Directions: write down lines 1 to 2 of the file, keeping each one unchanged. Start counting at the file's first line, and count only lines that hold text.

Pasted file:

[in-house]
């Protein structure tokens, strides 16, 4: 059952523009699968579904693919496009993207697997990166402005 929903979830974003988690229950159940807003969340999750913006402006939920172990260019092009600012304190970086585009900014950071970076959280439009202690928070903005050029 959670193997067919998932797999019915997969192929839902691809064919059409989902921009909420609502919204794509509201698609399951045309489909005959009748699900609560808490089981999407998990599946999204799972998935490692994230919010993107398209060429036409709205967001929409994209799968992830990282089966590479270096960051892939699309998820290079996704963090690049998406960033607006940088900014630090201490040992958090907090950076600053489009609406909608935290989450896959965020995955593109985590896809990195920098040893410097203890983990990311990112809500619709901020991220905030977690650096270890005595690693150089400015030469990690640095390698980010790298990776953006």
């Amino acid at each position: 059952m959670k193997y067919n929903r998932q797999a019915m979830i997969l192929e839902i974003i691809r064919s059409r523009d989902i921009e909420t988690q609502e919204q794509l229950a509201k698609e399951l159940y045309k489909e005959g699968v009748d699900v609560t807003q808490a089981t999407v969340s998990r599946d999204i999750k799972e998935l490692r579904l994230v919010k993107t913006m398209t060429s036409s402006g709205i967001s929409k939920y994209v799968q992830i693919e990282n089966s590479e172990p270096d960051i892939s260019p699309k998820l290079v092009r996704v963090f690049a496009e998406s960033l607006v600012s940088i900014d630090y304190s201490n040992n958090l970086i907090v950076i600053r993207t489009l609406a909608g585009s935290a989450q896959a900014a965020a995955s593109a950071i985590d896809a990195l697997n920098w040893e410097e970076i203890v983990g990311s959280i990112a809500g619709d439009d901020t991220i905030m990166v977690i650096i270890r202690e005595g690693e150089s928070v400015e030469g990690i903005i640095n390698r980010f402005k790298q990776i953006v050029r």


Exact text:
[in-house]
């Protein structure tokens, strides 16, 4: 059952523009699968579904693919496009993207697997990166402005 929903979830974003988690229950159940807003969340999750913006402006939920172990260019092009600012304190970086585009900014950071970076959280439009202690928070903005050029 959670193997067919998932797999019915997969192929839902691809064919059409989902921009909420609502919204794509509201698609399951045309489909005959009748699900609560808490089981999407998990599946999204799972998935490692994230919010993107398209060429036409709205967001929409994209799968992830990282089966590479270096960051892939699309998820290079996704963090690049998406960033607006940088900014630090201490040992958090907090950076600053489009609406909608935290989450896959965020995955593109985590896809990195920098040893410097203890983990990311990112809500619709901020991220905030977690650096270890005595690693150089400015030469990690640095390698980010790298990776953006």